Monday, May 5, 2014



Here’s another sweet and silly young adult historical romance from Eva Ibbotson. Much of what I said in my review of A COUNTESS BELOW STAIRS carries over across Ibbotson’s YA books: especially about the distinct writing that’s very taste-specific and the main flaw being an overly perfect heroine. The writing is formal, wordy, and distant, an omniscient narrator telling all, but those paying attention catch the playful undertones and I often found myself chuckling aloud or smiling at an understated, tongue-in-cheek sense of humor that very much appeals to me. As for the overly perfect heroine, everyone adores Tessa who is the epitome of goodwill. I don’t mind these Mary-Sue leads as much as some readers would because they nevertheless feel sincere and genuine to me, but if you prefer complicated, flawed protagonists these books might not be for you.

The premise of this one sounds very familiar to A COUNTESS BELOW STAIRS: a high-born young woman down on her luck working far below her class and hiding her title. Tessa is a princess, though a broke princess, who lives for the arts. In her commitment to her passion, she works tirelessly as the under-wardrobe mistress for a small opera company, never revealing her true identity. Guy is a self-made millionaire somewhat shunned by society despite his riches for both his lack of a title and his refusal to hide his orphan past or his unrefined foster mother. Guy, too, lives for the arts, and he lives for his fiancé Nerine who he will soon discover isn’t the woman with shared passions and priorities that he imagined. Throw an assortment of other characters into the bustling cast and you have a rich, weaving romance about how people perfect for each other can miss their chance with poor timing.

Another trend I noticed across both books (and will be interested to see if it comes up in the others I read) is an obsession with long hair. In A COUNTESS BELOW STAIRS, everyone’s in awe over Anna’s waterfall of locks, even acting protective in regards to her hair when she muses aloud about cutting it. In fact, there’s an amusing dramatic scene where the romantic interest bursts in on her at the hairdresser demanding she not cut her hair before slinking out in embarrassment and shame as he realizes the absurdity of a man betrothed to another thinking he has any say in what a near stranger does with her hair. In THE RELUCTANT HEIRESS, Tessa does cut her gorgeous, lengthy hair and early on in the novel, but this act becomes proof of her undeniable goodwill, portrayed almost as the ultimate sacrifice.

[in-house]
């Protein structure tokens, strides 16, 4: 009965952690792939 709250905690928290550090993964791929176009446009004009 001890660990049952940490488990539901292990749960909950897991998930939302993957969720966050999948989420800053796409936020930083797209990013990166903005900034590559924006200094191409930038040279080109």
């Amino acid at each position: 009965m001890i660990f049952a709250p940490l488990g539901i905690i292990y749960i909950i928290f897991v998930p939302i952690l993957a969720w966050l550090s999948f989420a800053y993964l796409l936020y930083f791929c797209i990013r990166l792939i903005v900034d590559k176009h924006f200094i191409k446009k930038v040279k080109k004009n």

I adore that Ibbotson doesn’t make her antagonists evil. They’re people. Perhaps selfish, materialistic, vain people, but even they mean well in their own contorted way. Guy’s fiancé for example doesn’t think, “Oh, I’m going to string along this other rich man who’s interested in me in case I don’t ensnare Guy (and his riches) in a marriage.” No, she thinks more along the lines of, “There’s no need to hurt my suitor’s feelings by telling him I’m engaged until it’s official and I’m married.” She's rationalizing self-serving actions, but I find that more interesting than characters who almost set out to be the bad guy.

Another sweet, silly, and satisfying read from Ibbotson. Over time expect to see reviews of all her books on this blog!

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